Previous: 131.4 Wells Fargo: 131.8 Consensus: 132.0
Trade Balance • Wednesday
Slowing global growth and surprisingly resilient domestic demand pose a challenging backdrop for the U.S. trade balance. Last month, the deficit widened to a 10-year high of $59.8 billion, as imports surged and exports fell for the third consecutive month. Systemic global uncertainty surrounding the trade environment as well as country-specific slowdowns in major trading partners China, Japan and Germany should eat into global demand for the foreseeable future, weighing on the U.S. trade balance and overall GDP growth. U.S. trade representatives will be in Beijing on Thursday and Friday as the two countries continue to negotiate toward a potential deal.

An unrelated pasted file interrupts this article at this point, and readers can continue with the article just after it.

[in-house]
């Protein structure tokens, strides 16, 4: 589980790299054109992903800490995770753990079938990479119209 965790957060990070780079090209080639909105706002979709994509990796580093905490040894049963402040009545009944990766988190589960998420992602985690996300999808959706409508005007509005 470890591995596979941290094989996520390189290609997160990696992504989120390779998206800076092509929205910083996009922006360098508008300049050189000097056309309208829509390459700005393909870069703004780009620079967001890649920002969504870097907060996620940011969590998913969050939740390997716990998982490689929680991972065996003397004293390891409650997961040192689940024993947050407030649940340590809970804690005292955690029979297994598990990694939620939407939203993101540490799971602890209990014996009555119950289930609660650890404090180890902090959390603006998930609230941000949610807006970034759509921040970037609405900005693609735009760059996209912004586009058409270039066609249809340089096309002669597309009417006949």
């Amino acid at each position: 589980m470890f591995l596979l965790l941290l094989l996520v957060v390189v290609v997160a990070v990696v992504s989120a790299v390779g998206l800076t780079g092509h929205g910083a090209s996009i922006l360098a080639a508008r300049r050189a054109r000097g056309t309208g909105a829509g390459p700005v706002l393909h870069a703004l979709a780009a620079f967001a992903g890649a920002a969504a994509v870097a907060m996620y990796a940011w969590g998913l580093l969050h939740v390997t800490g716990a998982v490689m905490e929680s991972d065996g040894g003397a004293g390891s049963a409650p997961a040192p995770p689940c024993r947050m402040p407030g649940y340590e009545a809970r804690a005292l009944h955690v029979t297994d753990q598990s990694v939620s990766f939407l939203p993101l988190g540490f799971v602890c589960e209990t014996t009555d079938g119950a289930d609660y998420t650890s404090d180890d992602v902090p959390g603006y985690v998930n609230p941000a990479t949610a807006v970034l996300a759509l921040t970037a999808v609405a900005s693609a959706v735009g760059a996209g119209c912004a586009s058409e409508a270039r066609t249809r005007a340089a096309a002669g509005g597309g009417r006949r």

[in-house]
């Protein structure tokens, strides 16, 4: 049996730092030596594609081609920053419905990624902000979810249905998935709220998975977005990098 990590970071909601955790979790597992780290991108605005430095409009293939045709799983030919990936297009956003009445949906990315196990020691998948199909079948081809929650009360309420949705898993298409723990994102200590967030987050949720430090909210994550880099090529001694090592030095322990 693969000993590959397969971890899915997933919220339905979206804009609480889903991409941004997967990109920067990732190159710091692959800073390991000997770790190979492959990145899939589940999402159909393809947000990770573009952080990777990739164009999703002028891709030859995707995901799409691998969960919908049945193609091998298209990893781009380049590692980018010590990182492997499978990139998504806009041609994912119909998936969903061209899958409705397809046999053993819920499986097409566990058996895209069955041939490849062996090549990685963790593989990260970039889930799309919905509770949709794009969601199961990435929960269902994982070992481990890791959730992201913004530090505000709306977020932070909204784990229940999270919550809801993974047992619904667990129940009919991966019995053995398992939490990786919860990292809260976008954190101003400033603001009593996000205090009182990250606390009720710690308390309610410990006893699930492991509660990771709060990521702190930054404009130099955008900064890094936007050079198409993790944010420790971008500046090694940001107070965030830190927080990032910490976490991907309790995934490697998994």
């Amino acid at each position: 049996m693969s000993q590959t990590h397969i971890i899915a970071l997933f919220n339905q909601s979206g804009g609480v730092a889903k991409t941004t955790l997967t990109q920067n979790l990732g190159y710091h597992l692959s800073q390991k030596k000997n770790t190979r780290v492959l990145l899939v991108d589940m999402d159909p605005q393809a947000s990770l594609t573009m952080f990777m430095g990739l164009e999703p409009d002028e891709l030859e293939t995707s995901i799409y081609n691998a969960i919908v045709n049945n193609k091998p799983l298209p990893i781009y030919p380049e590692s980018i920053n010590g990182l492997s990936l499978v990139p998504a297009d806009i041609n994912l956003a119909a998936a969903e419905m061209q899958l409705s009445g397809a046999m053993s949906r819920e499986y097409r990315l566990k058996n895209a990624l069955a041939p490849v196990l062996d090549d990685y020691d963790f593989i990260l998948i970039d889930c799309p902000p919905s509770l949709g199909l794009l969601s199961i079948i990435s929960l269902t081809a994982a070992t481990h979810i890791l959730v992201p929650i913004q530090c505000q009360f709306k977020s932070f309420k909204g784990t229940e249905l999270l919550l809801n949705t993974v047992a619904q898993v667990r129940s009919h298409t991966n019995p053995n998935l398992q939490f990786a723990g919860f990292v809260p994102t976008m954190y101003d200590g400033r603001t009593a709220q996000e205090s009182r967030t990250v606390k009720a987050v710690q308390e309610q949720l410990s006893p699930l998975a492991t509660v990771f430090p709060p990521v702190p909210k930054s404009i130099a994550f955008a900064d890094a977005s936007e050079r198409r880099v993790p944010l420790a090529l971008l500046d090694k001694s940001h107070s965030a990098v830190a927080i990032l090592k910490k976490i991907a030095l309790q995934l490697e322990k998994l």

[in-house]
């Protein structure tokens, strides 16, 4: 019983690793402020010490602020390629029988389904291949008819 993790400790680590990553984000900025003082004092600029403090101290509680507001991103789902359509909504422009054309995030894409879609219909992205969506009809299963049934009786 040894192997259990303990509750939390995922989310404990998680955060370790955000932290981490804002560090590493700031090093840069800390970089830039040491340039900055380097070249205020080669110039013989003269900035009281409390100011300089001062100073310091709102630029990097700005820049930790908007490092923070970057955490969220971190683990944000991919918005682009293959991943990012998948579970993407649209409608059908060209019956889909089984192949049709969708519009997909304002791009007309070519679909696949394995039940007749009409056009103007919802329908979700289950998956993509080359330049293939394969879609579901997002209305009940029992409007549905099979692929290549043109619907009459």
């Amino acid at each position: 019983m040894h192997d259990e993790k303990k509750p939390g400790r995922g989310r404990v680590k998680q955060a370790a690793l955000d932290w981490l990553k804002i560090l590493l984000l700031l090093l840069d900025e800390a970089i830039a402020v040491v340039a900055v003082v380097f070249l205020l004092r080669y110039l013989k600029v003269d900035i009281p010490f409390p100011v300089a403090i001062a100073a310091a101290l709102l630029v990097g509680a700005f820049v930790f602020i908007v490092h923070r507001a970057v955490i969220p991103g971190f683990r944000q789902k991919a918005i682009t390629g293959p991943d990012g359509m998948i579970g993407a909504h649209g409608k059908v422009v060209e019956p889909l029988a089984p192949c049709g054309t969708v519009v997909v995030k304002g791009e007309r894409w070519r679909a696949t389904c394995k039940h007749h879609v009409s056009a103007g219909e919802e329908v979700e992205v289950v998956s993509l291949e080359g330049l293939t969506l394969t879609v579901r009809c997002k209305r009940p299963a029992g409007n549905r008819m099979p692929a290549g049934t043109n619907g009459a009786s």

Net exports were originally reported to have subtracted 0.2 percentage points off of growth in the fourth quarter, but revisions to the national accounts data released next Thursday will likely bump up the drag to 0.3 percentage points.
Previous: -$59.8B Wells Fargo: -$58.4B Consensus: -$57.3B
Brexit Uncertainties Persist, Norges Bank Goes Hawkish
- As the end-March deadline approaches, Brexit developments continue to dominate headlines. U.K. Prime Minister Theresa May has stated her intention to seek a delay to the deadline, while U.K. parliament might reconvene again to vote on May’s deal. Amid Brexit, the Bank of England held policy rates steady this week as uncertainty is likely to persist for the time being.
- The Central Bank of Norway opted to raise interest rates at this week’s monetary policy meeting and suggested more hikes may be coming. As other major central banks have become more dovish, Norges Bank has undertaken a more hawkish path as oil prices recover and the domestic economy improves.
See “EU” Later? Not So Fast.